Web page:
About Grace, a novel by Anthony Doerr is about a hydrologist named David Winkler who occasionally dreams events that later come true.
Winkler spends his childhood in Anchorage, Alaska. He is a quiet boy who is at home in the natural world. His mother encourages his interest in the weather. He has a particular passion for snowflakes.
At the age of nine, he dreams a man is decapitated by a passing truck on the path outside his family’s home. He witnesses an exact replay in real life.
Winkler’s gift is a burden as he feels powerless to alter the outcomes of his dreams. When his mother dies he has no-one to share his concerns with. His father is unwilling or unable to provide any emotional support. Doerr writes,
“After his mother died, he and his father lived together like timid roommates, almost strangers, never touching, speaking softly over meals about nothing important.”
Winkler meets Sandy, his future wife, in a supermarket. He chooses not to tell her of his ability to see the future. He is afraid she mightn’t understand.
His worst fears are realised when he dreams of a severe storm in which his daughter Grace dies. Despite his efforts to rescue her they are both swept away in the swirling water. Grace doesn’t survive the ordeal.
Winkler is plagued by the horrific images and worries the dream will come true. When a severe storm is forecast he tries to convince Sandy they need to move away from their riverside dwelling. She doesn’t appreciate the danger and believes he is over-reacting.
Winkler is convinced his presence is putting his baby daughter at risk. He reasons that if he were to run away the dream wouldn’t come true. At the height of the storm he flees to New York where he boards a ship to St Vincent in the Caribbean.
Winkler is distraught, not knowing what has happened to his family. He cares little for himself, giving no thought to his own needs. He finds shelter with a couple who have a young daughter and takes a job as a caretaker at a new resort.
His life is consumed by his thoughts and memories. He makes every effort to contact Sandy but she cuts him off. The next twenty-five years are given to resolving the doubts and fears. Any hope he might harbour is challenged.
One evening he climbs into a boat and thinks of taking on the breakers beyond the reef. The boat capsizes and Winkler thinks for a moment of allowing the sea to claim him. He grabs hold of a section of the boat and eventually washes ashore.
Doerr describes the darkness that descends over our lives when our burdens become too much to bear. He says,
“The night outside, the night within. This was the place where dreams and reality could intersect; where night would be the dominant feature of the landscape.”
What are burdens? They are a weight so heavy that you would be crushed underneath it without help.
Winkler’s burdens are a constant reality. He is in danger of succumbing to the internal pressure.
People who are suicidal find life a burden. They feel the unbearable weight of life’s stressors and they feel powerless to break free.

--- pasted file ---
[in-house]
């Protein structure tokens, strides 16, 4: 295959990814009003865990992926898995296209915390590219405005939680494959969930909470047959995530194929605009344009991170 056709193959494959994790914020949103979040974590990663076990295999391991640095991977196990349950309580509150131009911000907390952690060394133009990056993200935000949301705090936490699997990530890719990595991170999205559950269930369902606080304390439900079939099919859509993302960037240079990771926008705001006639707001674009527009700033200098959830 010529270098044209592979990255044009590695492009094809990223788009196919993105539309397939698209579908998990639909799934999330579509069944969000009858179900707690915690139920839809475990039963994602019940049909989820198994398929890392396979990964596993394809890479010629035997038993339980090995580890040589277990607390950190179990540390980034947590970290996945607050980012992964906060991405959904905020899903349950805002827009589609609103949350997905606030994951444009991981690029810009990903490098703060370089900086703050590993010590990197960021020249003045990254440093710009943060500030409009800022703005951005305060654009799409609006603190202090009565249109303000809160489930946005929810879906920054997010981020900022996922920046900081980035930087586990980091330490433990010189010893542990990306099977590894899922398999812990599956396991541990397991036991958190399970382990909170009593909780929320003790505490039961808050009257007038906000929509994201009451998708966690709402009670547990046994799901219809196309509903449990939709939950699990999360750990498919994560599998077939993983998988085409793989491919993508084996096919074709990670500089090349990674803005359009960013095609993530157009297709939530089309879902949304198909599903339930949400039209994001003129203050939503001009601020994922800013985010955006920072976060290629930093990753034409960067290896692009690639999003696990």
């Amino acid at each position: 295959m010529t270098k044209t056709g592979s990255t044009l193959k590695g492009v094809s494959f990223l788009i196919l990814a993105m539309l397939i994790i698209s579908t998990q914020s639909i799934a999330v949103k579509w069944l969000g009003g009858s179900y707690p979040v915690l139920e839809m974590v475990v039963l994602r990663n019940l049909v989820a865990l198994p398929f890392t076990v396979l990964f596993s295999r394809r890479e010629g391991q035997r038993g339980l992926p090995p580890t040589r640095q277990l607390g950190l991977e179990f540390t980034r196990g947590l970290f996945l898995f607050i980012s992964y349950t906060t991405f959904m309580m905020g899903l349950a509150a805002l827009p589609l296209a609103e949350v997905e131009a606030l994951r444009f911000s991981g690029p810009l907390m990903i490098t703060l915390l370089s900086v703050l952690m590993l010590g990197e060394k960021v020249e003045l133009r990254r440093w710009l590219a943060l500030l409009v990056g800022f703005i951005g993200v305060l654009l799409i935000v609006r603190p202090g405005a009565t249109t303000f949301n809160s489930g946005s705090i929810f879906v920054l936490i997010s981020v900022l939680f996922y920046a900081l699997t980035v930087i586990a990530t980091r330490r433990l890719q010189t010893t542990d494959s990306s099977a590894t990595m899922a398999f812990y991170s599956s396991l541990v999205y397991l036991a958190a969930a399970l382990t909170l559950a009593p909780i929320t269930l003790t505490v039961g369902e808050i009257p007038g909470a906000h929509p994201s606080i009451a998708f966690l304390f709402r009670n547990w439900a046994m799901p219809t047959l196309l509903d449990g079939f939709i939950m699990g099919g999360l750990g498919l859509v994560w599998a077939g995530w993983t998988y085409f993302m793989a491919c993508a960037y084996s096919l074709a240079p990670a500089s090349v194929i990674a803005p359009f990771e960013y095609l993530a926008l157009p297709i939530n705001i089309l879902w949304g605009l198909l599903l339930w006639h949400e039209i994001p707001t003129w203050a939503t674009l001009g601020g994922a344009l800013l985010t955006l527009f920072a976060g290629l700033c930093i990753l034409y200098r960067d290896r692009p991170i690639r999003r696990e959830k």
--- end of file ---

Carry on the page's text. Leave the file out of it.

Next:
Winkler is burdened by knowing. Knowing always comes with a cost. There is a price to pay. He struggles with the concept that life is predetermined. He wants to believe his dreams are not a snapshot of the future but his experience indicates otherwise.
People who are suicidal are burdened by knowing. They know their minds are unravelling. They recognise their life is diminished. They fail to see a future.
Winkler believes if he tries to rescue his daughter Grace she will die. His intervention will ensure a tragic outcome. It is his destiny. So he runs away.
We have to believe…
… the future can be shaped by our actions
… our choices count for something
… we can make a difference
… there is hope
Throughout his years in the Caribbean Winkler is able to put this to the test. He discovers that his dreams are not fixed. He can exert his will and change outcomes. He can shape the future.
Winkler is also burdened by shame. He recognises that he failed to honour his commitment to his wife and child. He let them down when they needed him most. He removed himself from their life. He was no longer present, no longer able to make a contribution to their lives.
Popular author and speaker Brenè Brown says,
“Shame is the intensely painful feeling that we are unworthy of love and belonging.”
Winkler feels disengaged. He no longer has a relationship with the people he cares for most. Despite his best efforts he is unable to establish whether his daughter is alive.
People who are suicidal feel the burden of shame. Shame produces feelings of vulnerability and helplessness. Shame speaks to our incompetence and powerlessness.
Feelings of shame can be about any number of things – an inappropriate response, a careless action, a broken promise, an act of betrayal, a loss of purpose, a failed investment, a disabling addiction, a medical diagnosis, a criminal conviction.
Shame erodes courage and damages confidence. It can lead to self-destructive behaviour.
Social media has become the public forum for shaming. Public shaming can cause irreparable damage. It exposes people to ridicule. It highlights their personal failures and broadcasts their vulnerabilities without consideration for their mental wellbeing.
We don’t need to be burdened by shame. While it reminds us of our limitations it can provide an incentive for change and greater accountability.
Shame says that because I am flawed, I am unacceptable.
Grace says that though I am flawed, I am cherished.
Clinical psychologist Dr Kelly Flanagan says,
“Grace is the assurance that everyone is of equal value and equally worthy.”